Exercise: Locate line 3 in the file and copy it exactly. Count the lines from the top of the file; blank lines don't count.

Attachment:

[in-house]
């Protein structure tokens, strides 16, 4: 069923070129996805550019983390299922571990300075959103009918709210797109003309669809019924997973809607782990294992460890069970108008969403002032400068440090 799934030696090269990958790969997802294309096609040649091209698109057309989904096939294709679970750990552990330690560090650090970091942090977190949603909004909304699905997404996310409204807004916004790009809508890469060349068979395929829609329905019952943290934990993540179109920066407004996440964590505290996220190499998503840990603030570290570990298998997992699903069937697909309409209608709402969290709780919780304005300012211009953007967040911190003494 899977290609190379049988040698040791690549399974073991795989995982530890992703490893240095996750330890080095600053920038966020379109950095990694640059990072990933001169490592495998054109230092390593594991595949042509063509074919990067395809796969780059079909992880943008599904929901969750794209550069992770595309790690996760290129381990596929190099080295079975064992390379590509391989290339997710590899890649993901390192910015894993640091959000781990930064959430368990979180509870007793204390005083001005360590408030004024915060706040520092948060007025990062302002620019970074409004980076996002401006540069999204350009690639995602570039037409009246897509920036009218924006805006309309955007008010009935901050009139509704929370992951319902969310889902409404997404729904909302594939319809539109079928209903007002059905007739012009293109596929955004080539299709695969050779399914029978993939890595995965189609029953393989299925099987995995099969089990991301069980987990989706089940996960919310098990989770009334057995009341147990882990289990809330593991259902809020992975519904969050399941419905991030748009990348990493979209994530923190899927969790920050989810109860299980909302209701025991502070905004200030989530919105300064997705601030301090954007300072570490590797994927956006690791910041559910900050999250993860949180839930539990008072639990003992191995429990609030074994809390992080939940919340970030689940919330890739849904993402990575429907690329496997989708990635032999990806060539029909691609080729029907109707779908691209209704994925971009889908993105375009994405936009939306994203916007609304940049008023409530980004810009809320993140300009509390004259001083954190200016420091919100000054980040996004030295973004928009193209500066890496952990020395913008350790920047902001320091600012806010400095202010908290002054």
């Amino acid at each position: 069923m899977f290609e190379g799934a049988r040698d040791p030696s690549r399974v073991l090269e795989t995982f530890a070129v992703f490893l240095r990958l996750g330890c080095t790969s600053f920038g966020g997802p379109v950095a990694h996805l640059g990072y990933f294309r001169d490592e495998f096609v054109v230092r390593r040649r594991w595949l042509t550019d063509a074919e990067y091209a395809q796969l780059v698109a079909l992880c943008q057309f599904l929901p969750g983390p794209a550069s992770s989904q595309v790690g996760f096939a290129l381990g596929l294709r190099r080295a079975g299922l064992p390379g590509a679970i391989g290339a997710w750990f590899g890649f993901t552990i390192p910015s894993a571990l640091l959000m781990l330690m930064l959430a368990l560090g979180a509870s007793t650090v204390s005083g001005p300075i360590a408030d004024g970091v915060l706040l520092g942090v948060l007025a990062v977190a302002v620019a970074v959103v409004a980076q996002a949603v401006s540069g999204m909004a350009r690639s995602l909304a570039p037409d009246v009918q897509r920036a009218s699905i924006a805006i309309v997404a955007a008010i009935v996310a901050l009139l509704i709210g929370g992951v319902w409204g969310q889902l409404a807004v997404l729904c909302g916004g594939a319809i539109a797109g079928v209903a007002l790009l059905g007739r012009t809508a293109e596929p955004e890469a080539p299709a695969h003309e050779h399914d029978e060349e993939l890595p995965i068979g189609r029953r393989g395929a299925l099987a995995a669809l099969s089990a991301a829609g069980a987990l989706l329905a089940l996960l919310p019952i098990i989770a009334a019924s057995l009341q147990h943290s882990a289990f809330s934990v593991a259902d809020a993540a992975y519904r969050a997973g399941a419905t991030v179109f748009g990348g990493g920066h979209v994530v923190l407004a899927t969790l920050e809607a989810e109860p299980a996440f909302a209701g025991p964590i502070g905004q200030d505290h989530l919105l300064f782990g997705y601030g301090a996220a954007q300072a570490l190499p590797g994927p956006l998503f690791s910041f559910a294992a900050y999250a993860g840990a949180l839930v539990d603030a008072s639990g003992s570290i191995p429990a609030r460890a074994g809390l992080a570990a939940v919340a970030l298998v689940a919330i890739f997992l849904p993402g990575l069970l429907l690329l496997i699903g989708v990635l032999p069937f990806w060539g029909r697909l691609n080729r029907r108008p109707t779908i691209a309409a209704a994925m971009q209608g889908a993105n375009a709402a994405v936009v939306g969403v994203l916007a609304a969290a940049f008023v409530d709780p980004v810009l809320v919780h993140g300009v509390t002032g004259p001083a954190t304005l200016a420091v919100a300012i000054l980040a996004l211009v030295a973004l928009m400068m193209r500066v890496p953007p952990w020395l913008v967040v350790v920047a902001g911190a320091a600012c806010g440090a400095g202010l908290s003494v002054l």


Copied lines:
């Amino acid at each position: 069923m899977f290609e190379g799934a049988r040698d040791p030696s690549r399974v073991l090269e795989t995982f530890a070129v992703f490893l240095r990958l996750g330890c080095t790969s600053f920038g966020g997802p379109v950095a990694h996805l640059g990072y990933f294309r001169d490592e495998f096609v054109v230092r390593r040649r594991w595949l042509t550019d063509a074919e990067y091209a395809q796969l780059v698109a079909l992880c943008q057309f599904l929901p969750g983390p794209a550069s992770s989904q595309v790690g996760f096939a290129l381990g596929l294709r190099r080295a079975g299922l064992p390379g590509a679970i391989g290339a997710w750990f590899g890649f993901t552990i390192p910015s894993a571990l640091l959000m781990l330690m930064l959430a368990l560090g979180a509870s007793t650090v204390s005083g001005p300075i360590a408030d004024g970091v915060l706040l520092g942090v948060l007025a990062v977190a302002v620019a970074v959103v409004a980076q996002a949603v401006s540069g999204m909004a350009r690639s995602l909304a570039p037409d009246v009918q897509r920036a009218s699905i924006a805006i309309v997404a955007a008010i009935v996310a901050l009139l509704i709210g929370g992951v319902w409204g969310q889902l409404a807004v997404l729904c909302g916004g594939a319809i539109a797109g079928v209903a007002l790009l059905g007739r012009t809508a293109e596929p955004e890469a080539p299709a695969h003309e050779h399914d029978e060349e993939l890595p995965i068979g189609r029953r393989g395929a299925l099987a995995a669809l099969s089990a991301a829609g069980a987990l989706l329905a089940l996960l919310p019952i098990i989770a009334a019924s057995l009341q147990h943290s882990a289990f809330s934990v593991a259902d809020a993540a992975y519904r969050a997973g399941a419905t991030v179109f748009g990348g990493g920066h979209v994530v923190l407004a899927t969790l920050e809607a989810e109860p299980a996440f909302a209701g025991p964590i502070g905004q200030d505290h989530l919105l300064f782990g997705y601030g301090a996220a954007q300072a570490l190499p590797g994927p956006l998503f690791s910041f559910a294992a900050y999250a993860g840990a949180l839930v539990d603030a008072s639990g003992s570290i191995p429990a609030r460890a074994g809390l992080a570990a939940v919340a970030l298998v689940a919330i890739f997992l849904p993402g990575l069970l429907l690329l496997i699903g989708v990635l032999p069937f990806w060539g029909r697909l691609n080729r029907r108008p109707t779908i691209a309409a209704a994925m971009q209608g889908a993105n375009a709402a994405v936009v939306g969403v994203l916007a609304a969290a940049f008023v409530d709780p980004v810009l809320v919780h993140g300009v509390t002032g004259p001083a954190t304005l200016a420091v919100a300012i000054l980040a996004l211009v030295a973004l928009m400068m193209r500066v890496p953007p952990w020395l913008v967040v350790v920047a902001g911190a320091a600012c806010g440090a400095g202010l908290s003494v002054l």